Nearly three years after the announcement that the EU would be modernizing its copyright regulations and a year after the dreaded Articles 11 and 13 were initially passed, a revised version of the Directive on Copyright in the Digital Single Market passed yesterday with a vote of 348 to 274.
The dreaded Articles 11 (the “link tax”) and 13 (requirements to license or scan for copyright-infringing materials) were rebranded as Articles 15 and 17, respectively. You can read the directive yourself, but here are the relevant portions of the articles formerly known as 11 and 13.
For Article 15 (11):
Member States shall provide publishers of press publications established in a Member State with the rights provided for in [previous EU regulations] for the online use of their press publications by information society service providers…
The protection granted under the first subparagraph shall not apply to acts of hyperlinking.
The rights provided for in the first subparagraph shall not apply in respect of the use of individual words or very short extracts of a press publication…
Member States shall provide that authors of works incorporated in a press publication receive an appropriate share of the revenues that press publishers receive for the use of their press publications by information society service providers.
Thankfully, the scope of the “link tax” has been pared back, but such revenue sharing would still impose a large burden on sites large and small looking to use protected content.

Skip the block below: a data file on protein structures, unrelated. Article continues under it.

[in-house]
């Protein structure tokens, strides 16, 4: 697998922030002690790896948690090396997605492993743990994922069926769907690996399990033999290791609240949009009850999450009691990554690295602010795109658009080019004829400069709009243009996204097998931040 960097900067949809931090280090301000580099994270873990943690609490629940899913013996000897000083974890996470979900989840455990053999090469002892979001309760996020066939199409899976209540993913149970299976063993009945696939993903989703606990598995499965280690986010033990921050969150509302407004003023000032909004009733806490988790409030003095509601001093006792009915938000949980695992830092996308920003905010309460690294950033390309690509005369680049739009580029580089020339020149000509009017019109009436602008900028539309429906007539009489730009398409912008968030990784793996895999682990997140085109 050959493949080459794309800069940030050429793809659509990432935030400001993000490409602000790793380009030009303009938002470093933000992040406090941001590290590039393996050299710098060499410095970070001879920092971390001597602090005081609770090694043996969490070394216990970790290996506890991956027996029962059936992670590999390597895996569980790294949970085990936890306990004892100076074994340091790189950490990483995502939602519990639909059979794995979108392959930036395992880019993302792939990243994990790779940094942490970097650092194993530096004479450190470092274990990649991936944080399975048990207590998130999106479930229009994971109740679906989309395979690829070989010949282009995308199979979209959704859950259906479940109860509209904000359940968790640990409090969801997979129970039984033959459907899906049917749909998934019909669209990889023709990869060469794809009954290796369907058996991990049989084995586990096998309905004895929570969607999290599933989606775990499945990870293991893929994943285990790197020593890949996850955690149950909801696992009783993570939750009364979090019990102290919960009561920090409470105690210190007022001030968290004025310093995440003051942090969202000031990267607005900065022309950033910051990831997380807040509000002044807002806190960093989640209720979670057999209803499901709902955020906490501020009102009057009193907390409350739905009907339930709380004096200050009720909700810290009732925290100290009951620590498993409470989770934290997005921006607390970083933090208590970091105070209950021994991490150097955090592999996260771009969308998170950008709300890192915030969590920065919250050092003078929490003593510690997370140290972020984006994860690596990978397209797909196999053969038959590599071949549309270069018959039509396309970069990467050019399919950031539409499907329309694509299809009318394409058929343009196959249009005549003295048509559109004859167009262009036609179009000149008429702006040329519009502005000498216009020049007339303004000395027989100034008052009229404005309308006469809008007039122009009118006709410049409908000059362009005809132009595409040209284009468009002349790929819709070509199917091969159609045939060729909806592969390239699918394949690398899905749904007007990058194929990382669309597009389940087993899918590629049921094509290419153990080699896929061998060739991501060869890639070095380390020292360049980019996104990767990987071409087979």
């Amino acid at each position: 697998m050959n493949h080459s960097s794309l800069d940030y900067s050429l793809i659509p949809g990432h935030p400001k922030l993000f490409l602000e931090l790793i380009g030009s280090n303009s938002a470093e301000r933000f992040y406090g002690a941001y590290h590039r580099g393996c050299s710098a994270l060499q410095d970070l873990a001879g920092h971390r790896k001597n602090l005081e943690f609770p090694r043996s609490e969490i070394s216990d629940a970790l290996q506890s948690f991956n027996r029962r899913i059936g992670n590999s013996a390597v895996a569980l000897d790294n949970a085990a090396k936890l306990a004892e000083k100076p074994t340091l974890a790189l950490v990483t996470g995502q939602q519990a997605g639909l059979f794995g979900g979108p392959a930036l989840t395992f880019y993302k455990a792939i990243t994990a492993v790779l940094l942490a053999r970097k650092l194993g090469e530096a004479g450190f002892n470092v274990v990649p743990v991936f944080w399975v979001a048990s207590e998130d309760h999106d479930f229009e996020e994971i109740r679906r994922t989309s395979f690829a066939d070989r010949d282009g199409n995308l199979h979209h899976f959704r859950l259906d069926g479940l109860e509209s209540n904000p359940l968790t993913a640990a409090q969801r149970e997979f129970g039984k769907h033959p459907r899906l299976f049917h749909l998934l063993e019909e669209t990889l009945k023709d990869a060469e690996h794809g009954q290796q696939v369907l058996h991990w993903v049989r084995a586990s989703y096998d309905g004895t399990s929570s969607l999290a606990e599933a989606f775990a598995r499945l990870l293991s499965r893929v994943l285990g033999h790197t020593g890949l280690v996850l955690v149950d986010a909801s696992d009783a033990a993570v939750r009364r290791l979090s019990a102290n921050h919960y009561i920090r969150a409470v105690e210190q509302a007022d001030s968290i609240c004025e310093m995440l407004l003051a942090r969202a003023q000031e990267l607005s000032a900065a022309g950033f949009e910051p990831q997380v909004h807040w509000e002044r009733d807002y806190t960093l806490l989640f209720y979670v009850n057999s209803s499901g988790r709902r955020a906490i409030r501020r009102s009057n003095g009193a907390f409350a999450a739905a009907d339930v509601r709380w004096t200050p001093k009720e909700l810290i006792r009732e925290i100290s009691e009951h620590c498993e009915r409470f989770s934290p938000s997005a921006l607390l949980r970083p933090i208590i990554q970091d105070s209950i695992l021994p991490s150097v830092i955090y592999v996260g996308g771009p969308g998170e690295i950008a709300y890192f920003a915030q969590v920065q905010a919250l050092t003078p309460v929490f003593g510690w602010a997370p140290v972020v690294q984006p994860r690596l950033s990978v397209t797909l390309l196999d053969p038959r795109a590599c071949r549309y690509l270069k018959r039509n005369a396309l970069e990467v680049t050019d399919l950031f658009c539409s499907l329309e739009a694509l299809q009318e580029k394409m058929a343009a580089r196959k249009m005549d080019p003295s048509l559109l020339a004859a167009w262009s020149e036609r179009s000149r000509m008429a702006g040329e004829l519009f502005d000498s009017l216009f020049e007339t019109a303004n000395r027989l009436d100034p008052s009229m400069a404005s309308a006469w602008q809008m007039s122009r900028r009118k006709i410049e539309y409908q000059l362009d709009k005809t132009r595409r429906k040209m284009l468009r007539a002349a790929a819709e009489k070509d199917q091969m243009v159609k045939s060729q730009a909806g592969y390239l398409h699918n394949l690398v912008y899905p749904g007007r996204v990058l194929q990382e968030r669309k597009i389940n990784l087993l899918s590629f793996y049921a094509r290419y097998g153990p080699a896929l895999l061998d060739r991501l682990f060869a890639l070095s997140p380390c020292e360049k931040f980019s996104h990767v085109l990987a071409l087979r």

For Article 17 (13):
An online content-sharing service provider shall…obtain an authorisation from the rightholders…for instance by concluding a licensing agreement, in order to communicate to the public or make available to the public works or other subject matter…
If no authorisation is granted, online content-sharing service providers shall be liable for unauthorised acts of communication to the public, including making available to the public, of copyright-protected works and other subject matter, unless the service providers demonstrate that they have [taken steps to either acquire the rights or done their best to prevent uploading of infringing content]
While the article does not require all sites adopt a ContentID-style screening system, it does require member states to implement regulations that:
online content-sharing service providers provide rightholders, at their request, with adequate information on the functioning of their practices [and] put in place an effective and expeditious complaint and redress mechanism that is available to users of their services
Now, it is up to individual EU member states to implement the regulations over the next two years, which creates an opportunity for the directive to be stalled or for implementation to turn into such a disaster (as the negotiations were), that the EU votes again to scrap the entire project.
The possibility for an e-Brexit-style dumpster fire for the Directive is likely the best way for this regulation to be undone, but for now it’s in the hands of member states to implement one of the most regressive online regulations in history.